Academic journal article The Yale Law Journal

Stare Decisis and Secret Law: On Precedent and Publication in the Foreign Intelligence Surveillance Court

Academic journal article The Yale Law Journal

Stare Decisis and Secret Law: On Precedent and Publication in the Foreign Intelligence Surveillance Court

Article excerpt

In the wake of the Snowden disclosures, both Congress and the public have taken a harder look at the work of the courts created by the Foreign Intelligence Surveillance Act (FISA), focusing in particular on the "secret body of law" (1) they have created in the process of authorizing, modifying, and denying government surveillance requests. Numerous commentators have bemoaned both the FISA courts' secretive nature and the content of specific legal interpretations revealed in their leaked opinions. (2) But an overlooked yet fundamental problem with the FISA courts' work is that judge-made law can be generated only through stare decisis, (3) a doctrine that we argue is not justified when applied to secret opinions of the type the FISA courts produce. As a result, we conclude that the FISA courts should either publish all opinions that are precedential or cease writing precedential opinions at all.

This Comment joins other work in arguing that the legitimacy of stare decisis depends upon widespread publication. (4) The doctrine of stare decisis itself emerged only with the consistent and reliable publication of court opinions, (5) and legal processes that do not result in the issuance of publicly available opinions, such as settlements and arbitrations, generally lack stare decisis norms altogether. (6) Although previous scholarship has discussed the proper role of stare decisis in the context of "unpublished" opinions, (7) which make up around eighty percent of all United States courts of appeals opinions (8) (and are usually publicly available despite their name), (9) this Comment provides the first examination of the tenability of stare decisis as applied to truly secret opinions like those of the FISC. Many have noted that stare decisis typically comes with both costs and benefits. But, we argue, in the absence of publication these costs are exacerbated and the benefits are substantially reduced. Therefore, without publication, stare decisis becomes harder to justify and should be avoided when it comes to truly secret opinions of the type the FISA courts produce.

Part I provides general background on the FISA courts and examines when and how they generate binding precedent. Part II proceeds by discussing the nature of stare decisis : its central role in creating judge-made law and its costs and justifications, particularly as applied to secret opinions. We ultimately determine that FISA judges should either label an opinion as binding precedent and publish it or mark the opinion as non-precedential and retain discretion not to publish it. Part III concludes with concrete recommendations for implementing our suggestions in the FISA courts.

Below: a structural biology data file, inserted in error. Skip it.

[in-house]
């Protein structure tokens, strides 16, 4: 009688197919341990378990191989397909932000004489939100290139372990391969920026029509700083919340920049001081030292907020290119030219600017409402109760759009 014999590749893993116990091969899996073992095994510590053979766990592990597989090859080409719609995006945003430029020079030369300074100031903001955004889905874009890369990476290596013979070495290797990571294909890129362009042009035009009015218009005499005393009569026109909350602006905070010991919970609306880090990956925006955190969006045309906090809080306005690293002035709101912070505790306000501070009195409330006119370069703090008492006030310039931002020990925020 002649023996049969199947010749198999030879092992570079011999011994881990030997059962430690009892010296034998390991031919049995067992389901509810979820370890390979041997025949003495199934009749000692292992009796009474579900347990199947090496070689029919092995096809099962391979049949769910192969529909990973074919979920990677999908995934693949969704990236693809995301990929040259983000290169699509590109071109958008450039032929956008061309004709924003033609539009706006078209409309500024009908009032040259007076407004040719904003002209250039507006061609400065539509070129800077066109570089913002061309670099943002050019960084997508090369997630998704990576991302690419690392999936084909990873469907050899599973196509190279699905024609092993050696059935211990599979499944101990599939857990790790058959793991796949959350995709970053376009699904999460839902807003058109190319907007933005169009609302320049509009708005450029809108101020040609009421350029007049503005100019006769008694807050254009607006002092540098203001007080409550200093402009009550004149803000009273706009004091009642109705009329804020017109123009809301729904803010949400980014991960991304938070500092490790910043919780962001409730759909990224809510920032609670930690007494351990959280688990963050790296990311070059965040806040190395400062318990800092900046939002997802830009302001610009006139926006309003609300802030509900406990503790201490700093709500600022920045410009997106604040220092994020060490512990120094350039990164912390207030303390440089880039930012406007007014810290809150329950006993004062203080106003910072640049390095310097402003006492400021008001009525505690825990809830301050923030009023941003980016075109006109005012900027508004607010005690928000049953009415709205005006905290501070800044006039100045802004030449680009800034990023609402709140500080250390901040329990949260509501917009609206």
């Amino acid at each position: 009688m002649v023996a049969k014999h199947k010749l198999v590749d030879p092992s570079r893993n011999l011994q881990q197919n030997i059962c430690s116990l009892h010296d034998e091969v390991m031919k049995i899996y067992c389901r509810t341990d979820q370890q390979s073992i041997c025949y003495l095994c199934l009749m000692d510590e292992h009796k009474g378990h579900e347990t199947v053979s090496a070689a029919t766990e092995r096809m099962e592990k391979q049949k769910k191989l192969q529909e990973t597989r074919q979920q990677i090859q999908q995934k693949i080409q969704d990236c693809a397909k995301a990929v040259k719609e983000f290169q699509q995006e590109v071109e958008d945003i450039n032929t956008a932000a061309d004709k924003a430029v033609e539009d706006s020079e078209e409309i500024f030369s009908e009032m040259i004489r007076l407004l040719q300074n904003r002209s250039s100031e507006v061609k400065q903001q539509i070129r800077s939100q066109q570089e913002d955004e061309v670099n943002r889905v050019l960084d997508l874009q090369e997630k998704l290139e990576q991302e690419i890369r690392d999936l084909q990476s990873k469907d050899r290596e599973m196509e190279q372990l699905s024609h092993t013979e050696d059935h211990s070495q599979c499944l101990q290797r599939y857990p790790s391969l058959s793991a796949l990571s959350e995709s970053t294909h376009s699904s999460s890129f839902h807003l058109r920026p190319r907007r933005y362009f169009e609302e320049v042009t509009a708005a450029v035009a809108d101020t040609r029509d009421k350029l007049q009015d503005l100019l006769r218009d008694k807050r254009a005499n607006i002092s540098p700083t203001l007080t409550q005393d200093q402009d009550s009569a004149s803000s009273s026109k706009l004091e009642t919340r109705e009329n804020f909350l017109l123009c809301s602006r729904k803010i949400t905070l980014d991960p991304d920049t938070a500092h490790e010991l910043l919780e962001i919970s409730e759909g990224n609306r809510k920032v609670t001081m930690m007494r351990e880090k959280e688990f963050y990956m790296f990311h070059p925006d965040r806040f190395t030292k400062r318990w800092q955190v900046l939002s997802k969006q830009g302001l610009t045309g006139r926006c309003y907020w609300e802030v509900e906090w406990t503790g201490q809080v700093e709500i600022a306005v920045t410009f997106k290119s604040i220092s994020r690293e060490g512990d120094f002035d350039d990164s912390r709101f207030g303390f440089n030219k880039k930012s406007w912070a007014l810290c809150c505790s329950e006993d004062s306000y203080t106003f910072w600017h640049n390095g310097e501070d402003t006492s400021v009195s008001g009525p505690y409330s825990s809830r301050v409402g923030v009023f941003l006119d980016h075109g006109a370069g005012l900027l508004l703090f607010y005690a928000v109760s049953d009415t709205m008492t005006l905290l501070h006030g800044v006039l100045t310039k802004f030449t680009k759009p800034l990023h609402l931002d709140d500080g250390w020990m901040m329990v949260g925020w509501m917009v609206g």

A. The Foreign Intelligence Surveillance Court

The Foreign Intelligence Surveillance Act, enacted in 1978, (10) sets up the Foreign Intelligence Surveillance Court (FISC), a specialized Article III court with the power to hear and grant government requests for foreign surveillance. (11) The FISC's work consists almost entirely of ex parte proceedings granting, modifying, and denying government requests for the authority to conduct surveillance or searches, or to compel the production of tangible things. (12)

Pursuant to the statute, the FISC consists of eleven Article III district court judges, selected by the Chief Justice of the United States. (13) All applications are considered by a single judge and cannot be reheard by another judge of the FISC except when the court sits en banc. (14) FISA provides for both en banc consideration and appeals to the Foreign Intelligence Surveillance Court of Review (Court of Review). En banc review involves a panel of all eleven FISC judges and must be ordered by a majority of the FISC judges based on a determination that "(i) en banc consideration is necessary to secure or maintain uniformity of the court's decisions; or (ii) the proceeding involves a question of exceptional importance. …

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